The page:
While COVID-19 is still imposing itself on our realities, the cultural and creative sectors have been hit hard and are looking for ways to re-invent themselves and/or look for new alternative narratives and forms.
The year 2021 has been declared the International Year of Creative Economy for Sustainable Development by the UN. The main axis of the International Year is based on the recognition of the need to promote sustained and inclusive economic growth, foster innovation and provide opportunities, benefits and empowerment for all and respect for all human rights. In a post-coranavirus world is a critical moment to celebrate creative economy and its contribution to promoting sustainable development. As UNCTAD’s creative economy programme lead said, “When the resolution was being negotiated and approved, no one could have anticipated what the intervening year would hold: a status-quo-shattering pandemic”.
Supporting creative industries is also crucial in regards to achieving the 2020 Sustainable Development Goals, while UN officials have expressed fears that without them, the economic development, women’s empowerment and cultural and poverty alleviation targets are unlikely to be met. The role of culture in relation to SDGs has been long debated, nevertheless there is a momentum right now to clearly map out and demonstrate this link.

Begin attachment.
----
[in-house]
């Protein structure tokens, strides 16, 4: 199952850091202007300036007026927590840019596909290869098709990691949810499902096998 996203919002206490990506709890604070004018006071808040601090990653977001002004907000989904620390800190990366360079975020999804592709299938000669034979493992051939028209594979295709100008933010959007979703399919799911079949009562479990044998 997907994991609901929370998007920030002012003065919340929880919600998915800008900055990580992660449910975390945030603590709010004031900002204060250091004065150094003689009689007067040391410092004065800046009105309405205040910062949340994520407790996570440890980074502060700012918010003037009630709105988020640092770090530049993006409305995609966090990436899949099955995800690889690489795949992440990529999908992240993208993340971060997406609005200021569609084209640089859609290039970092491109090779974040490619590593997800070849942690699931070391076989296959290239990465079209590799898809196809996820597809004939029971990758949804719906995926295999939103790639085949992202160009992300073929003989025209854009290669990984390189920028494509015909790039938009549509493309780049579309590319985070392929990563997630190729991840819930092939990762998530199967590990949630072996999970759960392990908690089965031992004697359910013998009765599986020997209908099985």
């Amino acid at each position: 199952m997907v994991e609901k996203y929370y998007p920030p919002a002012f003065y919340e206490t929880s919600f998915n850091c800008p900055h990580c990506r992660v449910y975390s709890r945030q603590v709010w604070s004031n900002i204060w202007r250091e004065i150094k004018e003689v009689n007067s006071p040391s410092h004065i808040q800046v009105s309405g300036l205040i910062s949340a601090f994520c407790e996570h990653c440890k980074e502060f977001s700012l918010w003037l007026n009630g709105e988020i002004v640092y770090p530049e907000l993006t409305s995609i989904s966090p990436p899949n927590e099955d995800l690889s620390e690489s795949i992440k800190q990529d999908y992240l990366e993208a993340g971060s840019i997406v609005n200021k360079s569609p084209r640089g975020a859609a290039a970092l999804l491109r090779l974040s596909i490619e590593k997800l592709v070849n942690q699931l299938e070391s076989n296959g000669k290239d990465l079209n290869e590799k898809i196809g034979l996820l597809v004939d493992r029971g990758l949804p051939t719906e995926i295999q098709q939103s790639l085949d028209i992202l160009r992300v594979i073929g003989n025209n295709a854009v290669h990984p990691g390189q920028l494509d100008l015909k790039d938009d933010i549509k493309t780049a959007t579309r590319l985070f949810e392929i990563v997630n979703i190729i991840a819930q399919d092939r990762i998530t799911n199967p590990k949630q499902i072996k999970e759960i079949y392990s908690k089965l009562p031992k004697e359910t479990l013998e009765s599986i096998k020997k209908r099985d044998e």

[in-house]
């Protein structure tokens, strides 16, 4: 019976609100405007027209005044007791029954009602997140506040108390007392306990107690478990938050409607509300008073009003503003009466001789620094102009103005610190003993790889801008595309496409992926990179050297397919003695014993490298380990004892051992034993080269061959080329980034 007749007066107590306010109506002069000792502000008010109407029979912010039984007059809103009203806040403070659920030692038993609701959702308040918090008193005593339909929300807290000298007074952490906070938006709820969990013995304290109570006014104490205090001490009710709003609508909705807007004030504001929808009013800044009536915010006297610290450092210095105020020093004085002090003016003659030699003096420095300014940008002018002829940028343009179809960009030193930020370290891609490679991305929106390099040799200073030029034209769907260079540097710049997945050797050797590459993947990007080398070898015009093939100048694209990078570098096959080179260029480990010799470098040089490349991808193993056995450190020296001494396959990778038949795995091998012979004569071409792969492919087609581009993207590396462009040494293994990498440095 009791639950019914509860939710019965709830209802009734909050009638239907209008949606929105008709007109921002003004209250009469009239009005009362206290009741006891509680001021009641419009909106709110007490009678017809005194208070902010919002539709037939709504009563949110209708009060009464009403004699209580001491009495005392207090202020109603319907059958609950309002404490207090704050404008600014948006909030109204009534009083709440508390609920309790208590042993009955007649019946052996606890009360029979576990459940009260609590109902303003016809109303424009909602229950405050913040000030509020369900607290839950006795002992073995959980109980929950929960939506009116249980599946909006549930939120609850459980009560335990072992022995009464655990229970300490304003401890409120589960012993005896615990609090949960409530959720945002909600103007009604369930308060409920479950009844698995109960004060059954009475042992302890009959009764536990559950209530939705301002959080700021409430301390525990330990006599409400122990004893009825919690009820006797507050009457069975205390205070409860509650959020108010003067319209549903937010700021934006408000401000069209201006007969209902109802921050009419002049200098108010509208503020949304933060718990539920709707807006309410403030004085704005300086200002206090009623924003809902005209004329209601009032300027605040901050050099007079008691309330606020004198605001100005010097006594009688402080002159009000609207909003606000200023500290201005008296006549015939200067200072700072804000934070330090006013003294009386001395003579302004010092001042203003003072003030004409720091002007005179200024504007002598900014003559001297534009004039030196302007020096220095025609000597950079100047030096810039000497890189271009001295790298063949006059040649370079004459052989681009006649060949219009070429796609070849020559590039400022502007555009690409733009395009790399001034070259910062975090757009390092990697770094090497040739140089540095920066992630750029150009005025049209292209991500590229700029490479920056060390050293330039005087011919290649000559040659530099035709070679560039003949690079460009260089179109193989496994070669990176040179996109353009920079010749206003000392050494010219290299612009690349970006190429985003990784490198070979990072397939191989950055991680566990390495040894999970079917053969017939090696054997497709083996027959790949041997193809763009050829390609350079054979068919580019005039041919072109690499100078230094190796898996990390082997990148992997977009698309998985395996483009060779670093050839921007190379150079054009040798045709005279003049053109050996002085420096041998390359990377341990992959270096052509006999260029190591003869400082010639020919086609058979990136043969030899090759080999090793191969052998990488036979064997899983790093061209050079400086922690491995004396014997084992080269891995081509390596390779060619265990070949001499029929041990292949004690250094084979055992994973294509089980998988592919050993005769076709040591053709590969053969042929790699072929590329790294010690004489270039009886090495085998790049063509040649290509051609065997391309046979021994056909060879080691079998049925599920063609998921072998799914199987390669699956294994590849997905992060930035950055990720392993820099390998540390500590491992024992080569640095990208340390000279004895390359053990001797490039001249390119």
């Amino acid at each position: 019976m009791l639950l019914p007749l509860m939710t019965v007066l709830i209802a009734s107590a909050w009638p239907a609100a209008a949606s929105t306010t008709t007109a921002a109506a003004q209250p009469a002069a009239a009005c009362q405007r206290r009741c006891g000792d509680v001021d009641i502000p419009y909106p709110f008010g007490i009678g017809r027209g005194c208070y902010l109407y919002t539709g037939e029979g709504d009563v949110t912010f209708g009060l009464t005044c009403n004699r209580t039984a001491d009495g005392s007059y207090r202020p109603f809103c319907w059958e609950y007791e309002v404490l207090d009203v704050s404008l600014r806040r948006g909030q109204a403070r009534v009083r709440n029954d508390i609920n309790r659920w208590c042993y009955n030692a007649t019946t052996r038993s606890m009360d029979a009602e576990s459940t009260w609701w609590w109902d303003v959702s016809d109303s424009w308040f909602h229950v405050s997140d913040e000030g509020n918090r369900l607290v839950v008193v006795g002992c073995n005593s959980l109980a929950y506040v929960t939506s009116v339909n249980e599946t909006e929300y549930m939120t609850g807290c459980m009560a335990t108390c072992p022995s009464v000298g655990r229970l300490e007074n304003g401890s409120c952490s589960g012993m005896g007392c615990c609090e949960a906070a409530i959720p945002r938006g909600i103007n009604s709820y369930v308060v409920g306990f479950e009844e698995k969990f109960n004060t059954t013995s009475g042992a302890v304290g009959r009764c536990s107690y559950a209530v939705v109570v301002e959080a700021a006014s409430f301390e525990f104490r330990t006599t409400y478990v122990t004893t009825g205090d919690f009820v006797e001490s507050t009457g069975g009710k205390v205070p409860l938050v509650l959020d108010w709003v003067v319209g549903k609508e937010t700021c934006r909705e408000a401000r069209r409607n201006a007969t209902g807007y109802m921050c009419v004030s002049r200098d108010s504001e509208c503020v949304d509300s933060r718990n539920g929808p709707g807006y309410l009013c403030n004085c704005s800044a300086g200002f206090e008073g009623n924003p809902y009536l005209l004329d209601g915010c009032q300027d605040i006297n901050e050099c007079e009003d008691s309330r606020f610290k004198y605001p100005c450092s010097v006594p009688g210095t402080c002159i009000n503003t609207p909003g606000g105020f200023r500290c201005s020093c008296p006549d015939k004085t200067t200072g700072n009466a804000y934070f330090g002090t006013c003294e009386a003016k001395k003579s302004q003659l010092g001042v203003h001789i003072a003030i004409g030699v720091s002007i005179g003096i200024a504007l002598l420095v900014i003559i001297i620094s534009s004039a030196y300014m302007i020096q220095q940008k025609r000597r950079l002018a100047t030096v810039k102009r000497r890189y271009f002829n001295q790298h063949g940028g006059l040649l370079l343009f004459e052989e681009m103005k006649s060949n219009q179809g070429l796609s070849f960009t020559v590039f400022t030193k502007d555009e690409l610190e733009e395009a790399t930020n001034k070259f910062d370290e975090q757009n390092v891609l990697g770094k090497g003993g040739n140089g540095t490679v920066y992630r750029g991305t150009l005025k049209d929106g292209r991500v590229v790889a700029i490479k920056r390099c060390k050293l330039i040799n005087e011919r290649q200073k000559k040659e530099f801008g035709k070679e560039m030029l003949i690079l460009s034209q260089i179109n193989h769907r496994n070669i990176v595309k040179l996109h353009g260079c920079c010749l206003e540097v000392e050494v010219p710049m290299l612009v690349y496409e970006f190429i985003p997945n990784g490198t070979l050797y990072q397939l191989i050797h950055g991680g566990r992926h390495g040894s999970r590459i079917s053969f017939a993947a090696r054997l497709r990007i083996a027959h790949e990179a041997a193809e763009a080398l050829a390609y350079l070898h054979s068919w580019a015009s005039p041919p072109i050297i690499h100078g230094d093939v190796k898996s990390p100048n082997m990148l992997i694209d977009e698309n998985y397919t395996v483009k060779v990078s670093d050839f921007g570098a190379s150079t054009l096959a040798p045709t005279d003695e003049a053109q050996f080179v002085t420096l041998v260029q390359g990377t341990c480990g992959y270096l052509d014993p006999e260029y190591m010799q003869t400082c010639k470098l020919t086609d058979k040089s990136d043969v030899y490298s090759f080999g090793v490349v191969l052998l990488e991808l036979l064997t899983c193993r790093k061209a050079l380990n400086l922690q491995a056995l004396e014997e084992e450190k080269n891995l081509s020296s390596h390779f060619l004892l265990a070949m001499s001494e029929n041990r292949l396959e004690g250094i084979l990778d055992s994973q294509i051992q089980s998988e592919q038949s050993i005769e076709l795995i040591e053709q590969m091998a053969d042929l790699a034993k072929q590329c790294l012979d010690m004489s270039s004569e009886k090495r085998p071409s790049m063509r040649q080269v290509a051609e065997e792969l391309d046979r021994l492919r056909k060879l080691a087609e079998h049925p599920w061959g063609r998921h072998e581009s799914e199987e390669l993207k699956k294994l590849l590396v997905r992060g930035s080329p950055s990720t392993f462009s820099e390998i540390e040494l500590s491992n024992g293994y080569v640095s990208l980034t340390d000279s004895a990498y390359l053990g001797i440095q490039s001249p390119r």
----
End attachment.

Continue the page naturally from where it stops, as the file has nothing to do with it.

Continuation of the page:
All UN agencies, including the World Tourism Organisation, UNESCO, World Intellectual Property Organization and United Nations Conference on Trade and Development will be participating in it with different activities. The most expected contribution of the year is that countries and organization will work together to enhance data collection to measure the creative economy.
Putting the spotlight on arts, culture and creative economies and those working with them require in this particular context, bold decision making and forward looking initiatives. This motivated UNESCO, following the Resiliart movement, to publish the Guide Culture in Crisis: Policy guide for a resilient creative sector. In the guide one can find advice on how to respond to the pressures of the current environment by crafting policies that induce structural and systemic changes (contrary to short-term solutions) to support the creative ecosystem wave its path towards a “new normal”. The support measures are analysed in the categories of 1) direct support for artists and cultural professionals, 2) support for sectors of the cultural and creative industries and 3) strengthening the competitiveness of the cultural and creative industries.